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Tuesday, August 28, 2012

When it Comes to the Pac-12, Coors is the One

One of the things that's happening as the industrial beer producers lose market share is an expansion of their marketing efforts. This is hard to miss, particularly if you watch sports on TV or go to games. The big boys are spending big bucks to tap into fan bases, a strategy generally not available to the craft brands due to exorbitant cost.

Look, sports marketing is hardly a new concept with the macros. They've been working to link themselves with popular sports for a long time. What's different today is their aggressiveness. Back in the olden days, they mostly just bought advertising. Today, they want their logos to be ever-present in and around sports venues. And not just in pro stadiums.

Point of purchase display at Freddy Meyer
So I shouldn't have been surprised when I saw a retail display at Fred Meyer announcing a partnership between Coors Light and the Oregon Ducks. There are billboards around town with the same news. What? If you're wondering how a college sports program can partner with a beer company, good for you. More on what's at work shortly.

Being a Washington State alum, I don't like seeing the Duck logo on anything. They have a lot of advantages in money, facilities and talent. Now an official beer partner, albeit a crappy macro beer? Another prize for Oregon, I figured. Too bad it turns out this problem, if that's what it is, goes deeper than the Ducks. Because Coors has deals with half of the Pac-12, including Washington State.

Now the NFL's Official Beer Sponsor
Setting aside the issue of how a beer company can partner with a college for just a moment, you may wonder what's driving this. Please recall that Coors Light was the Official Beer Sponsor of the NFL for quite a few years. The current plunge into collegiate sports is surely related to the fact that the NFL deal expired prior to the 2011 season. Bud Light is now the OBS of the NFL. Coors is out.

While we're on the subject, you may wonder why light beers are the ones partnering up. Why not Budweiser or Coors Banquet Beer? The answer is that light beer is the only segment in the macro portfolio that continues to perform reasonably. Virtually everything else is in free fall, being driven out of the marketplace principally by craft beer.
The 2011 list of Coors schools

Anyway, Coors launched the effort to expand its reach into college sports as the NFL contract expired in 2011. About a year ago, it announced deals with 23 schools (Oregon was not on that list). To be fair, some of these deals were rollovers of existing contracts. In others, Coors Light replaced a competitor (I wonder who that could be?) or became a first-time partner.

The way it works seems simple. In exchange for money (industry sources say more than $10 million is being funneled into this program)  Coors gets to use team logos and related visuals in point-of-purchase retail displays and other signage.

There are some restrictions. Coors is not allowed to use school marks on bottles, cans or packaging of any kind. And they can't use an actor to portray an athlete or likeness of an athlete in any promotional vehicle or ad. (More details here.)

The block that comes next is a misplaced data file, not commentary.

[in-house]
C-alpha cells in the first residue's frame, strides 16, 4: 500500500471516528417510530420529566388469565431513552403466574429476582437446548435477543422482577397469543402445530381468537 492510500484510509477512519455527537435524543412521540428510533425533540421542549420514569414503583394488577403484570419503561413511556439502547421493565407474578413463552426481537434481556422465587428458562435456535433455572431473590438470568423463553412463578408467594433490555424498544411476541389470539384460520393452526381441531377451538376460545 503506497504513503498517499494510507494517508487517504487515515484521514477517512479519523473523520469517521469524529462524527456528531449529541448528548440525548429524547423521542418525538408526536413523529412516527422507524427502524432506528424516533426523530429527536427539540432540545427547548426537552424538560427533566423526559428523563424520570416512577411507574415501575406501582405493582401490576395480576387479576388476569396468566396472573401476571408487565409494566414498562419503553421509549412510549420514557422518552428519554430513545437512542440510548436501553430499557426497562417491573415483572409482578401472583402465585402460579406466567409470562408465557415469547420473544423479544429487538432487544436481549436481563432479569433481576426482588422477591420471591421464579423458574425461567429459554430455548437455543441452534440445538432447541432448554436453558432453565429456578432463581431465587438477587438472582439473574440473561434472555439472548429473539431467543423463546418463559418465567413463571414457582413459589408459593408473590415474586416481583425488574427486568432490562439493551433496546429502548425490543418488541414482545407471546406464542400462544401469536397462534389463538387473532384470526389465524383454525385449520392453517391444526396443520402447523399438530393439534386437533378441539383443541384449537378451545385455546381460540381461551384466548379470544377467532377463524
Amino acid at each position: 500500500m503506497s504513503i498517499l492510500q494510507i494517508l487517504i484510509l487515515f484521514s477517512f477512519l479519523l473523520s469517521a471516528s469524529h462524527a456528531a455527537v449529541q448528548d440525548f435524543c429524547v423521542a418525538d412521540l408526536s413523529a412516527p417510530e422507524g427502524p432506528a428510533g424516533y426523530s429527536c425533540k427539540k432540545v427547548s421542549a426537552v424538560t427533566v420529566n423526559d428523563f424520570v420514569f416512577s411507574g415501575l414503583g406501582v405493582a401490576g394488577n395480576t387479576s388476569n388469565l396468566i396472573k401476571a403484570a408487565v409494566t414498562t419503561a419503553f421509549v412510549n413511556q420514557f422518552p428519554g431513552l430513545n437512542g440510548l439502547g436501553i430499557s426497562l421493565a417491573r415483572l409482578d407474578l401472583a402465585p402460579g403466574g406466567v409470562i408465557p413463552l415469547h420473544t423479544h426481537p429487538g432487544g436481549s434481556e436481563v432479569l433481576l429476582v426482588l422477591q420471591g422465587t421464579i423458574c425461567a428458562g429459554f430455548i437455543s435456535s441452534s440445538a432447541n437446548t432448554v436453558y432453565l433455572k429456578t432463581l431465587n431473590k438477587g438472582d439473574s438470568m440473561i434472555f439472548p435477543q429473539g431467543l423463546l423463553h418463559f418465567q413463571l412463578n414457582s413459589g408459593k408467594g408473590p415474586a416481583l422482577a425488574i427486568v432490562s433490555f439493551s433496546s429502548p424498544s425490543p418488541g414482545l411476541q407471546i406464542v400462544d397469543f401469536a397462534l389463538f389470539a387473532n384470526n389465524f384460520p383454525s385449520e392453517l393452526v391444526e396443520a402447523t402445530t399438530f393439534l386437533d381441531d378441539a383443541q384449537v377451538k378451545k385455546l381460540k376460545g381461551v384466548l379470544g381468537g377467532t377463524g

What are the schools getting in return? Over and above whatever cash they got to sign on, you'll see co-branded promotional materials and advertisements all over the place. In effect, Coors will help schools promote their teams.

Part of that program incorporates what Coors refers to as its "strong responsibility message." I suspect this message is a big part of the reason they've been able to tap into the college market, where many, if not most of the fans, are not of legal drinking age.

To prop up this campaign, Coors ran a series of "responsibility messages" during Pac-12 games last year and will do something similar this year. If you look closely at the point of purchase display in the top photo, you'll notice the "21 Means 21" messaging at the bottom left of the poster. It also says "Great Beer, Great Responsibility." Not to demean the responsibility message, but the great beer claim is pretty lame. Coors Light is not close to a great beer.

Craft beer brands, as noted at the outset, are pretty much locked out of deals like the one launched by Coors simply due to money. Coors spends lavishly to promote a product of questionable quality; craft brewers spend lavishly to create a quality product and advertise little.

As diametrically opposed as their approaches are, we should not forget that Coors once did the craft beer movement in Oregon a big favor...unwittingly or not. I'll be looking back at what they did and how it benefited the craft movement in an upcoming post. Watch for it.


  1. your article is right on in regards to Coors, they are spending big bucks with declining sales. However overall beer advertising is down for the 3rd consecutive year.

  2. Disagree with your statement that the majority of college fans are under age . . . the majority of college fans that I know are alumni. In fact if you look at the age composition of college football games vs. NFL games as it relates to television viewership, college games average age is higher than NFL games.

  3. You're correct. I was thinking of on-campus fans...should have been more specific.

  4. Great phrase: [Big beer] spends lavishly to promote a product of questionable quality; craft brewers spend lavishly to create a quality product and advertise little.


Keep it civil, please.